Distinctiveness-based stereotype threat and the moderating role of coaction contexts
Two experiments, using computer avatars, examined the role of coaction contexts (competition versus cooperation) in distinctiveness-based stereotype threat. In Experiment 1, African-American participants performed an anagram-solving task with two ostensible coactors either in a high-distinctiveness (participant being a numerical minority with two Caucasian coactors) or in a low-distinctiveness (racial-cues absent with silhouette-image avatars) environment; coaction contexts were structured either in terms of competition or in terms of cooperation. Participants situated in the high-distinctiveness environment performed better when they engaged in cooperation than in competition whereas those in the low-distinctive environment did not show a significant difference. In Experiment 2, which was conducted to replicate and extend Experiment 1 with a different social category/domain, females took a Mathematics test with two ostensible coactors. Whereas the competition versus cooperation difference was not significant among participants placed in a low-distinctiveness (female-majority or all-female) environment, participants situated in a high-distinctiveness (female-minority) environment showed significantly lower levels of stereotype-associated concerns and better performance on the math test in cooperation than in competition. Our findings suggest that distinctiveness-based stereotype threat is less likely to occur when the context of group performance is framed as cooperation as opposed to competition. (C) 2011 Elsevier Inc. All rights reserved.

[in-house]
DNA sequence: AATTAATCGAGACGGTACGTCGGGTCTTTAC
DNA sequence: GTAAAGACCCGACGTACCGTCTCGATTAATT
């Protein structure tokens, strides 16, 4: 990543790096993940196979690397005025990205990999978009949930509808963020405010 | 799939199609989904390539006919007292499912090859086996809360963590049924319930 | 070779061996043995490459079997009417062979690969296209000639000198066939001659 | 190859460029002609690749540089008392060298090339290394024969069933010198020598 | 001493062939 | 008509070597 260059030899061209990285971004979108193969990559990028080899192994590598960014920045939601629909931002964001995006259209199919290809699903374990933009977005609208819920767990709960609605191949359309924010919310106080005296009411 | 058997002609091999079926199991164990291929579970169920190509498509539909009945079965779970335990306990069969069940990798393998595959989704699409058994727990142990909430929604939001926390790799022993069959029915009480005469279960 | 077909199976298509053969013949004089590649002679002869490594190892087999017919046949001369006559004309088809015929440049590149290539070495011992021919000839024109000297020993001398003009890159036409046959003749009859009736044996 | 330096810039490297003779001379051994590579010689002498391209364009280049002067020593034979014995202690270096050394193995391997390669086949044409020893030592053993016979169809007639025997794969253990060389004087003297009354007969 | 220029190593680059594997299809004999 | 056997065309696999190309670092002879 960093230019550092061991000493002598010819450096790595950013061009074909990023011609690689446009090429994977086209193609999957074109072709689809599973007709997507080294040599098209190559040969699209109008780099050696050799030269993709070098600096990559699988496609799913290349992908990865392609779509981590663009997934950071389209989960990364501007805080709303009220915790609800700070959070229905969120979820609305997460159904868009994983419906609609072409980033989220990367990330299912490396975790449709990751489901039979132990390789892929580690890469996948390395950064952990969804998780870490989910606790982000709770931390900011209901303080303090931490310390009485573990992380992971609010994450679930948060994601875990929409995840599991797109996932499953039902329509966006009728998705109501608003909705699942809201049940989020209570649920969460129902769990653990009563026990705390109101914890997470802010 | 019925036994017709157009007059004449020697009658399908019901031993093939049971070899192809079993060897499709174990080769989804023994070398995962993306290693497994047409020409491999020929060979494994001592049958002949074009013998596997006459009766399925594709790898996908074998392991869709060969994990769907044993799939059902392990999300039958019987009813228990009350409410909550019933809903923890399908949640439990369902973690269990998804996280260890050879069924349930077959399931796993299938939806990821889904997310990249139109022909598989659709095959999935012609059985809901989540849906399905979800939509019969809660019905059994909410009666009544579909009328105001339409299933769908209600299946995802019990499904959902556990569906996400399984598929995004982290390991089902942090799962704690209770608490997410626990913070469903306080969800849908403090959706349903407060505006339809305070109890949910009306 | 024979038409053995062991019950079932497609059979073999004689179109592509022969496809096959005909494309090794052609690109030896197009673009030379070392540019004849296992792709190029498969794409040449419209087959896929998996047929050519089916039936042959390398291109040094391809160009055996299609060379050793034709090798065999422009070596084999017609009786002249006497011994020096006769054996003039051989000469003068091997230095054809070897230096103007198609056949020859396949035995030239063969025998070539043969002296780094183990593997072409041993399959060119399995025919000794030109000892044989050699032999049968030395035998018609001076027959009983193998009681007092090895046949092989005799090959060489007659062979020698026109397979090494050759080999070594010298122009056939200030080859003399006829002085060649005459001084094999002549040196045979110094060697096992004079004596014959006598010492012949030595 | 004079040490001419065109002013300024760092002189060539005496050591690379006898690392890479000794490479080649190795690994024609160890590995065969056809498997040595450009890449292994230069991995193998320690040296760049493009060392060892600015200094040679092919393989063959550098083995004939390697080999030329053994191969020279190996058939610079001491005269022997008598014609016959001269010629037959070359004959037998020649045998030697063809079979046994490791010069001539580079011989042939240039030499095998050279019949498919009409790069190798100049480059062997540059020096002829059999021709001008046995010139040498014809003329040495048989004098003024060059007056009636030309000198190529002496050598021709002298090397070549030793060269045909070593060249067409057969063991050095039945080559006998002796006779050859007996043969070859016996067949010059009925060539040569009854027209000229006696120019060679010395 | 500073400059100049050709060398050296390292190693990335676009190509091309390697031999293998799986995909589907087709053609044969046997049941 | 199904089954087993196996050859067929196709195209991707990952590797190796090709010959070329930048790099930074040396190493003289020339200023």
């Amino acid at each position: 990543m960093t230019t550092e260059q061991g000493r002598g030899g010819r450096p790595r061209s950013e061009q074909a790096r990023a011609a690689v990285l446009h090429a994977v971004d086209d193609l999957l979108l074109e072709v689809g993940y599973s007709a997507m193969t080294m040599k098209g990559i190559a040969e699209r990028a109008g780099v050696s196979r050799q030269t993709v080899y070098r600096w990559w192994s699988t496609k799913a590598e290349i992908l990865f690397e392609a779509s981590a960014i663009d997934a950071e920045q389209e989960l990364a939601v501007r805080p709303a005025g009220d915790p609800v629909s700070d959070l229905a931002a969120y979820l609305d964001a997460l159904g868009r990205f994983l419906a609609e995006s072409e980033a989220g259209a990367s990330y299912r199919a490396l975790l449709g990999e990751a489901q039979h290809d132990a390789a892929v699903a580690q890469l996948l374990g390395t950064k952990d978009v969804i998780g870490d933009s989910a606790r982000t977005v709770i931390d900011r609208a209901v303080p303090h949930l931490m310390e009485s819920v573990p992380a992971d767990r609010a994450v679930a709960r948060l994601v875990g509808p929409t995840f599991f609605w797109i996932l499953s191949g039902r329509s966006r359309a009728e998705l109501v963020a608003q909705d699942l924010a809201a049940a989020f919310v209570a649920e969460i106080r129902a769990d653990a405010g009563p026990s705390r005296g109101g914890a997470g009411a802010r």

Lee, Jong-Eun Roselyn and Clifford Nass. "Distinctiveness-Based Stereotype Threat and the Moderating Role of Coaction Contexts." Journal of Experimental Social Psychology 48, no. 1.00 (2012): 192-199.